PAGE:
By Dev K. Mishra, M.D.
President, Sideline Sports Doc
Clinical Assistant Professor of Orthopedic Surgery, Stanford University
- Soft tissue injuries are frequently caused by sudden increases in training loads
- Monitor training load and pain symptoms using a wearable activity tracker or a training journal
Training “too much, too fast, too soon” has been called the “terrible toos” for as long as I can remember, because it’s a great formula to create an injury. But one of the problems with this line of thinking is that it can be very difficult when you’re in the moment to understand whether you are in fact doing something “too much, too fast, or too soon”.
We often don’t know whether an athlete has over trained until they come in to the doctor’s office with an injury. We then work backwards and if we’re lucky we can point to specific training errors as the likely cause of the injury. Is there a way we can monitor training loads going forward to avoid exceeding the thresholds for overtraining? Wearable activity trackers may be the answer.
Let’s begin with the assumption that you’d rather not be injured. Let’s also begin with an assumption that most overtraining injuries can be prevented through an appropriate ramp up in your training load. The challenge then is to figure out the best way to ramp up your training load. You need to push yourself aerobically and through resistance training in order to improve your fitness and performance. The key is to track your increases and monitor your overall health status to avoid an overtraining injury.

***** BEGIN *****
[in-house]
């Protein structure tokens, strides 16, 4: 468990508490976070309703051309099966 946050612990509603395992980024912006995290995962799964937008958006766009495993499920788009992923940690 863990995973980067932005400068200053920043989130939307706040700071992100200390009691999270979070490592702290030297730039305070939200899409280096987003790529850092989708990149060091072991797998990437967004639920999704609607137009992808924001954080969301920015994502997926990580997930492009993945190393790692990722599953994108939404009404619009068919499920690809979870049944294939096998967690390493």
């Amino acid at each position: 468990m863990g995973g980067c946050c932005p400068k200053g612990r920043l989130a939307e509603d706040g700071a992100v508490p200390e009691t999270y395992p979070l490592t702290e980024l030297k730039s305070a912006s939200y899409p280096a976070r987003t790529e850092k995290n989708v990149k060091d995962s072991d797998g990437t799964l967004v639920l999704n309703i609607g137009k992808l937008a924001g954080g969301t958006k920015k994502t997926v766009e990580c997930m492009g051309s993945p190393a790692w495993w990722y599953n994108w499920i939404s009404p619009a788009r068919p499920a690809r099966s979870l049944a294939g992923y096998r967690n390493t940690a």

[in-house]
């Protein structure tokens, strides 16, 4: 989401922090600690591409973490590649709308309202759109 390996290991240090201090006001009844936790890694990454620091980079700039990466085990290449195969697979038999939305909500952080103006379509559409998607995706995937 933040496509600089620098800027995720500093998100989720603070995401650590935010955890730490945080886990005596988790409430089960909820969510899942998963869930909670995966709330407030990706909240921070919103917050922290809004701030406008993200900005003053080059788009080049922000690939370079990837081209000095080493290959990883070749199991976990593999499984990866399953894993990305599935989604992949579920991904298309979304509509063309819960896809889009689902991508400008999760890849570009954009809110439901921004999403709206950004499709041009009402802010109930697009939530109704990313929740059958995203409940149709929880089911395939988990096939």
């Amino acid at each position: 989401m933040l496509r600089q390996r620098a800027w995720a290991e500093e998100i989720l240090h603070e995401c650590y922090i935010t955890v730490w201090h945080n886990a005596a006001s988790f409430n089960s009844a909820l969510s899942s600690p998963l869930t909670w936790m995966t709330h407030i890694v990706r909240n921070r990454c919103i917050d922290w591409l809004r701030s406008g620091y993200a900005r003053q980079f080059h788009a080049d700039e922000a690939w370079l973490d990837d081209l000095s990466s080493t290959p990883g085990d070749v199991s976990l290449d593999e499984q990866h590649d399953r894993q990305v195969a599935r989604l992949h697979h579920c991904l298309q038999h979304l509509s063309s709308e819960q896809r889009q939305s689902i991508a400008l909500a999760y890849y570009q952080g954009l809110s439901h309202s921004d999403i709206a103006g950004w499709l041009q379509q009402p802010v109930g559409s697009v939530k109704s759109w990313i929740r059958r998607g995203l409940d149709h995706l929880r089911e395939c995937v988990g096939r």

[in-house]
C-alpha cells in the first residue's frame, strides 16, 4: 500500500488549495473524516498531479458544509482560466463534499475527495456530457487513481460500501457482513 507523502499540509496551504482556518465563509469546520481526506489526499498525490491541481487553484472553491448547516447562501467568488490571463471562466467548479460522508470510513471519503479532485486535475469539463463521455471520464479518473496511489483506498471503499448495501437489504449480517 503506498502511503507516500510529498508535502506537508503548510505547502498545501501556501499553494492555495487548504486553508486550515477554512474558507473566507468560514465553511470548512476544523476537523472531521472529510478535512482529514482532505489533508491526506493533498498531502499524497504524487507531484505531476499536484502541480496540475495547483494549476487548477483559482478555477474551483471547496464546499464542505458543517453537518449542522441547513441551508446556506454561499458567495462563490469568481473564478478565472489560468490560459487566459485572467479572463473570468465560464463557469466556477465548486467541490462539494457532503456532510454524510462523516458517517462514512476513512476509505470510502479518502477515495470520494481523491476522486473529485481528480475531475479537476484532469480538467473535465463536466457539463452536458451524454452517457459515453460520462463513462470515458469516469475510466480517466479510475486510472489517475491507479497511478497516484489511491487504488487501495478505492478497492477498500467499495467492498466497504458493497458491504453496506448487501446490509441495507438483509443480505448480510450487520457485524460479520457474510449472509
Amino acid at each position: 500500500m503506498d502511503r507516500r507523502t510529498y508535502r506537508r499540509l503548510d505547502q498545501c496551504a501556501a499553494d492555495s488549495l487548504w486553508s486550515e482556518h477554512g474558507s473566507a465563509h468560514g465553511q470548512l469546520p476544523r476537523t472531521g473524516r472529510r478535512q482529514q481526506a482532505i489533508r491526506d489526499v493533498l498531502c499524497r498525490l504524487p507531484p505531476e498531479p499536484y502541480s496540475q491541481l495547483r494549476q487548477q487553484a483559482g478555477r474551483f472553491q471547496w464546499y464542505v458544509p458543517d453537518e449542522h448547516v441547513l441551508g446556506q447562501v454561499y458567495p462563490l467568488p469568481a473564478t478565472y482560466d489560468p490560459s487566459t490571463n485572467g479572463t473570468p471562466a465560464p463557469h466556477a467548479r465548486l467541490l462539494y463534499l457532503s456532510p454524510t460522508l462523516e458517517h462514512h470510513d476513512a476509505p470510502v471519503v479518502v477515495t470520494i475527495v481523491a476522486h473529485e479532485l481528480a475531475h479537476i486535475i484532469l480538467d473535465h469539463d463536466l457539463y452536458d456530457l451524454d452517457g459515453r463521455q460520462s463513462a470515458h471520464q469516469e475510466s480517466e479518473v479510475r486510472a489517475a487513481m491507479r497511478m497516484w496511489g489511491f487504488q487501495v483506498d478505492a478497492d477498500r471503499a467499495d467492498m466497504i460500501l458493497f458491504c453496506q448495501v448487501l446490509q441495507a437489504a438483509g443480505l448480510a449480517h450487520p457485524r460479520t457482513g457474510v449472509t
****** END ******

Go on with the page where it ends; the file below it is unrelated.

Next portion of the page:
A recently published study titled “Does Overexertion Correlate With Increased Injury?” attempted to study this question prospectively with a single NFL team. Using the Catapult GPS tracking system, the players were monitored over two full NFL preseasons and regular seasons.
They found that soft tissue injuries in professional football players were associated with sudden increases in training load over the course of a month. This was especially true during the preseason when player workloads were generally higher. The injured players had on average a 111% increase in workload, and the uninjured players had on average a 73% increase in workload.
This study of elite professional athletes provides some insights that can be useful for the amateur athlete.
First, I’d strongly recommend that you find some way to monitor your workload. If you have a wearable activity tracker such as a smartwatch or other digital activity tracker, use it! If you don’t have one of these then keep track of your activity the old-fashioned way. Keep a journal and write down the details of your activities in terms of time, intensity, reps, load, etc.
Second, be mindful of any symptoms of pain that you may be having. Some amount of muscle and joint discomfort is normal and to be expected as you increase your activity level, but you need to be aware of when an injury is serious enough to require professional attention. Check out The SAFE Method™ from our website for guidance.
Finally, how fast exactly should you ramp up? The “10% rule” has been around forever and is a reasonable way to start. Under this guideline you would increase your running mileage or training load by 10% per week. This will be too fast for some, and too slow for others, so I would want you to pay attention to my advice above to monitor your symptoms of pain.